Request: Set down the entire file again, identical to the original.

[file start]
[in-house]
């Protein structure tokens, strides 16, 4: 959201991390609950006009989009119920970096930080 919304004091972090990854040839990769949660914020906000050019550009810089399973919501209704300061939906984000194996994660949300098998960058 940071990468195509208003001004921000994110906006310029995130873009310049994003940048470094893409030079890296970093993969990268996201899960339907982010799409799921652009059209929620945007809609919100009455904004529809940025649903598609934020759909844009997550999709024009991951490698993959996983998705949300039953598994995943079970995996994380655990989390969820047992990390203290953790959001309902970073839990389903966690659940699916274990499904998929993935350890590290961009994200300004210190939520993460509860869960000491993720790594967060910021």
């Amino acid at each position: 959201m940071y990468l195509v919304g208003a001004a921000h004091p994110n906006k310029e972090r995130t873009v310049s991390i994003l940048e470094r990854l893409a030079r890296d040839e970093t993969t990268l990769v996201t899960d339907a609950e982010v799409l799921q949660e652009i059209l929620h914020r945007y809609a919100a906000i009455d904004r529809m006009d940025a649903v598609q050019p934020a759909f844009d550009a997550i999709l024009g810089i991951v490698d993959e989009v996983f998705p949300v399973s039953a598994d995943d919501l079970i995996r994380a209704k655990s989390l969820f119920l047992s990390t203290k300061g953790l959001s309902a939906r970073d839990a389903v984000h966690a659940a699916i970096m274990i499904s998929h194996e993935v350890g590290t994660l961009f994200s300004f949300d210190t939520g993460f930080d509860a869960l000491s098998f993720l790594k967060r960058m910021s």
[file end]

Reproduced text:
[in-house]
């Protein structure tokens, strides 16, 4: 959201991390609950006009989009119920970096930080 919304004091972090990854040839990769949660914020906000050019550009810089399973919501209704300061939906984000194996994660949300098998960058 940071990468195509208003001004921000994110906006310029995130873009310049994003940048470094893409030079890296970093993969990268996201899960339907982010799409799921652009059209929620945007809609919100009455904004529809940025649903598609934020759909844009997550999709024009991951490698993959996983998705949300039953598994995943079970995996994380655990989390969820047992990390203290953790959001309902970073839990389903966690659940699916274990499904998929993935350890590290961009994200300004210190939520993460509860869960000491993720790594967060910021």
């Amino acid at each position: 959201m940071y990468l195509v919304g208003a001004a921000h004091p994110n906006k310029e972090r995130t873009v310049s991390i994003l940048e470094r990854l893409a030079r890296d040839e970093t993969t990268l990769v996201t899960d339907a609950e982010v799409l799921q949660e652009i059209l929620h914020r945007y809609a919100a906000i009455d904004r529809m006009d940025a649903v598609q050019p934020a759909f844009d550009a997550i999709l024009g810089i991951v490698d993959e989009v996983f998705p949300v399973s039953a598994d995943d919501l079970i995996r994380a209704k655990s989390l969820f119920l047992s990390t203290k300061g953790l959001s309902a939906r970073d839990a389903v984000h966690a659940a699916i970096m274990i499904s998929h194996e993935v350890g590290t994660l961009f994200s300004f949300d210190t939520g993460f930080d509860a869960l000491s098998f993720l790594k967060r960058m910021s």